We find it more or less difficult to conceive that these simple ceremonies amount to 'establishment of a religion' ... Bible reading in the public schools is NOT in violation of one's constitutional rights ...
The Bible is not a sectarian or denominational book ..."
Tennessee Supreme Court continued:
"Great stress is laid upon the need of maintaining the doctrine of 'separation of church and state' ...
But it should not be tortured into a meaning that was never intended by the Founders of this Republic, with the result that the public school system of the several states is to be made a Godless institution as a matter of law ...
The Court cites Thomas Jefferson as being the author of the 'separation of church and state' ...
Jefferson had favored religious instruction at the University of Virginia, of which he was the founder, and which was supported by the State ...
One can hardly respect a system of education that would leave the student wholly ignorant of the currents of religious thought that move the world ..."
Tennessee Supreme Court ended its 1956 Carden v. Bland's decision:
"In conclusion, we think that the highest duty of those who are charged with the responsibility of training the young people of this State in the public schools is in teaching both by precept and example that in the conflicts of life they should not forget God."
In 1975, the Tennessee Supreme Court asserted in the case of Swann v. Pack, 527 S.W. 2d 99, 101 (Sup. Ct. Tn. 1975):
"The scales are always weighted in favor of free exercise of religion."
In 1979, the U.S. District Court, Eastern District of Tennessee, stated in the case of Wiley v. Franklin, 468 F.Supp. 133, 149-150 (E.D. Tenn. 1979):
"The Bible is replete with writings relevant to such secular subjects and interests as history, both ancient and modern, literature, poetry, music, art, government, social customs and practices, values, behavioral sciences,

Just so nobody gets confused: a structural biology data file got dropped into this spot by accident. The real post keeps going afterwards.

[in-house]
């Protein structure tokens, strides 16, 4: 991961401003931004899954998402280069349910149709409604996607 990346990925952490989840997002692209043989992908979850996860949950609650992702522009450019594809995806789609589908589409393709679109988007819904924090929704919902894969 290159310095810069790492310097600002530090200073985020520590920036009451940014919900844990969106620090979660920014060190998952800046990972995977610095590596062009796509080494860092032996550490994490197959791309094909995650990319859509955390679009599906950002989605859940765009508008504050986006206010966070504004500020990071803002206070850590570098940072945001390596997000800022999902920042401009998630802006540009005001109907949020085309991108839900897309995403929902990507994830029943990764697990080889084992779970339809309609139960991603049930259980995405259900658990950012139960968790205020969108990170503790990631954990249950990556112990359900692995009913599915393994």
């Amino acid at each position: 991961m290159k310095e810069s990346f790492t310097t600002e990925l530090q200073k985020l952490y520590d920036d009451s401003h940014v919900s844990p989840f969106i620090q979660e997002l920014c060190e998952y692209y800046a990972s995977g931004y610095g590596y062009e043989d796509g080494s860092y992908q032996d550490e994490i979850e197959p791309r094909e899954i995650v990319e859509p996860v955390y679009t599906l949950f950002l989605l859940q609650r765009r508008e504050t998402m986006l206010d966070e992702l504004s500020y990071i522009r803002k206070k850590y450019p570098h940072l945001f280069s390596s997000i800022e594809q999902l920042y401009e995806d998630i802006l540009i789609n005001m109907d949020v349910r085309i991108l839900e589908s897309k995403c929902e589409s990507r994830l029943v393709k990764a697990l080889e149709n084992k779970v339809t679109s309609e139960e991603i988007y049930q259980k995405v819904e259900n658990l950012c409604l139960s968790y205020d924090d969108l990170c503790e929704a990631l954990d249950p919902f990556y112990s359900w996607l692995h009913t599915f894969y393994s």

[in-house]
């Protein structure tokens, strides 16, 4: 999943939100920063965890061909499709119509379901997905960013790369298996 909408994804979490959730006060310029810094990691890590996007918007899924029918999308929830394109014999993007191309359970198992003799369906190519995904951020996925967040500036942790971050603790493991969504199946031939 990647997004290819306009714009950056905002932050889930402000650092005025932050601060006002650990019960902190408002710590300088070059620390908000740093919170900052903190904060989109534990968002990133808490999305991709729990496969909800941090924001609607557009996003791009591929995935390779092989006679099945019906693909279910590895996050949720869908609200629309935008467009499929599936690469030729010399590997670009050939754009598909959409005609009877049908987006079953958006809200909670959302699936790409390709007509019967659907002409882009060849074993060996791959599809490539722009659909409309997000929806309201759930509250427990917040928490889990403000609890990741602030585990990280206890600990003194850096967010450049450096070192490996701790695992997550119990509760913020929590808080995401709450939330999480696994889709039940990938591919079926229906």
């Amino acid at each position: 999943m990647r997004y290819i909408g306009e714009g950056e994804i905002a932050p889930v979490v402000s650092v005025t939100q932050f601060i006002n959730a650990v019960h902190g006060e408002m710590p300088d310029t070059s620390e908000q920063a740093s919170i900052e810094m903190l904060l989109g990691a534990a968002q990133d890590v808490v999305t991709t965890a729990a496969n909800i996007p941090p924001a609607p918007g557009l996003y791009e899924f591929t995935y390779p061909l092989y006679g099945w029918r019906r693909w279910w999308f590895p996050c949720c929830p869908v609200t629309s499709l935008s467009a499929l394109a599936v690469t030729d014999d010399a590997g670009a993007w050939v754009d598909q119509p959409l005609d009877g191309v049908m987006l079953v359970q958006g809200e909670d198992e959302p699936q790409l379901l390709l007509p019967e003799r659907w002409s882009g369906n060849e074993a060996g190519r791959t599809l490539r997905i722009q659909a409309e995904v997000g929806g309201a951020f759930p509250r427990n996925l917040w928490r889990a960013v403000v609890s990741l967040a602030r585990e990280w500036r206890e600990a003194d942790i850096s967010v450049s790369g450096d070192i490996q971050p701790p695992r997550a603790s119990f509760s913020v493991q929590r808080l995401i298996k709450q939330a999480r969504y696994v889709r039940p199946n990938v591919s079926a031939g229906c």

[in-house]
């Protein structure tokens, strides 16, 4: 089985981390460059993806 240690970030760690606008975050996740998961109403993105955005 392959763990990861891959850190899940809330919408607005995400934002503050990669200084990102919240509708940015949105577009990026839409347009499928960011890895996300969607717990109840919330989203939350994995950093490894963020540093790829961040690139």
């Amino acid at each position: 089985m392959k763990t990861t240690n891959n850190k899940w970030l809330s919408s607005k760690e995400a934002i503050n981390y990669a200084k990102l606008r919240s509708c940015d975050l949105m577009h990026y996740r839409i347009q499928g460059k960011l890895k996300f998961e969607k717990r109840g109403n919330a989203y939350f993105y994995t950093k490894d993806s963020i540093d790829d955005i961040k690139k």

and, more generally speaking that broad range of subjects, values, interests, and activities encompassed within the generalized phrase 'Western Civilization.'
To ignore the role of the Bible in the vast area of secular subjects such as herein above referred to is to ignore a keystone in the building of an arch, at least in so far as Western history, values and culture are concerned."

On June 21, 1993, Tennessee Governor Ned McWherter signed a Proclamation:
"WHEREAS, The Constitution of the State of Tennessee states that 'All men have a natural and indefeasible right to worship Almighty God according to the dictates of their own conscience' ... and
WHEREAS ... truly great men and women of America, giants in the structuring of American history, were Christian statesmen of calibre and integrity who did not hesitate to express their faith;
NOW, THEREFORE, I, Ned McWherter, as Governor of the State of Tennessee do hereby proclaim August 29 through September 4, 1993, as "CHRISTIAN HERITAGE WEEK" in Tennessee and urge all citizens to join me in this worthy observance.
IN WITNESS WHEREOF, I have hereunto set my hand and caused the Great Seal of the State of Tennessee to be affixed at Nashville on this 21st Day of June, 1993."
On November 15, 1995, Tennessee Governor Don Sundquist issued the Proclamation:
"WHEREAS, Thanksgiving week is an appropriate time to center attention on thanks to Almighty God for the 'Blessings of Liberty', to ask His help in reinsuring 'domestic Tranquility', and to recognize our national need to reaffirm our 'reliance on the protection of divine Providence' in keeping America a free and independent Nation,
NOW, THEREFORE, I, Don Sundquist, Governor of the State of Tennessee, do hereby proclaim November 19 through November 25, 1995, as America's Christian Heritage Week in Tennessee, and do urge all Tennesseans to acknowledge, appreciate, and celebrate, each in their own way, America's Christian heritage.
IN WITNESS WHEREOF, I have hereunto set my hand and caused the official seal of the State of Tennessee to be affixed at Nashville on this 15th day of November, 1995."